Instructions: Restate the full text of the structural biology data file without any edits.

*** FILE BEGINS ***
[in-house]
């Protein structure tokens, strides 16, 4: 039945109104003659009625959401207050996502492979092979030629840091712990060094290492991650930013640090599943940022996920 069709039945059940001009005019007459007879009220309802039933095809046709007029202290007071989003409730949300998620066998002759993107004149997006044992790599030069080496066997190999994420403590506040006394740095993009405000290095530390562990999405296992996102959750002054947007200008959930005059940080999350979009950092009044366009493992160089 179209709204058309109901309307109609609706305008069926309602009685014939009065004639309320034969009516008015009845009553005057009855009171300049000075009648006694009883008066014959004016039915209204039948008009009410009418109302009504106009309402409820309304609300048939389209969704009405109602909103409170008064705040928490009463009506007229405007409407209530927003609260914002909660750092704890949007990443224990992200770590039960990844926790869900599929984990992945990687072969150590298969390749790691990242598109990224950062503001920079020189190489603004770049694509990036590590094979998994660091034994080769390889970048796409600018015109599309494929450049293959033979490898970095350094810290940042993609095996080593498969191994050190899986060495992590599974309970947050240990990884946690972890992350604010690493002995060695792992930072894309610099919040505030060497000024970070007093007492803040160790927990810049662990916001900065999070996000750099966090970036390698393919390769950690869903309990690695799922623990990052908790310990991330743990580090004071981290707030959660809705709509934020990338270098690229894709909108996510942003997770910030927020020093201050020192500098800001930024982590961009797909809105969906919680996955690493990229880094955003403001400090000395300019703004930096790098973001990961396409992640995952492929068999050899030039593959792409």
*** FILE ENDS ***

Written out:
[in-house]
């Protein structure tokens, strides 16, 4: 039945109104003659009625959401207050996502492979092979030629840091712990060094290492991650930013640090599943940022996920 069709039945059940001009005019007459007879009220309802039933095809046709007029202290007071989003409730949300998620066998002759993107004149997006044992790599030069080496066997190999994420403590506040006394740095993009405000290095530390562990999405296992996102959750002054947007200008959930005059940080999350979009950092009044366009493992160089 179209709204058309109901309307109609609706305008069926309602009685014939009065004639309320034969009516008015009845009553005057009855009171300049000075009648006694009883008066014959004016039915209204039948008009009410009418109302009504106009309402409820309304609300048939389209969704009405109602909103409170008064705040928490009463009506007229405007409407209530927003609260914002909660750092704890949007990443224990992200770590039960990844926790869900599929984990992945990687072969150590298969390749790691990242598109990224950062503001920079020189190489603004770049694509990036590590094979998994660091034994080769390889970048796409600018015109599309494929450049293959033979490898970095350094810290940042993609095996080593498969191994050190899986060495992590599974309970947050240990990884946690972890992350604010690493002995060695792992930072894309610099919040505030060497000024970070007093007492803040160790927990810049662990916001900065999070996000750099966090970036390698393919390769950690869903309990690695799922623990990052908790310990991330743990580090004071981290707030959660809705709509934020990338270098690229894709909108996510942003997770910030927020020093201050020192500098800001930024982590961009797909809105969906919680996955690493990229880094955003403001400090000395300019703004930096790098973001990961396409992640995952492929068999050899030039593959792409």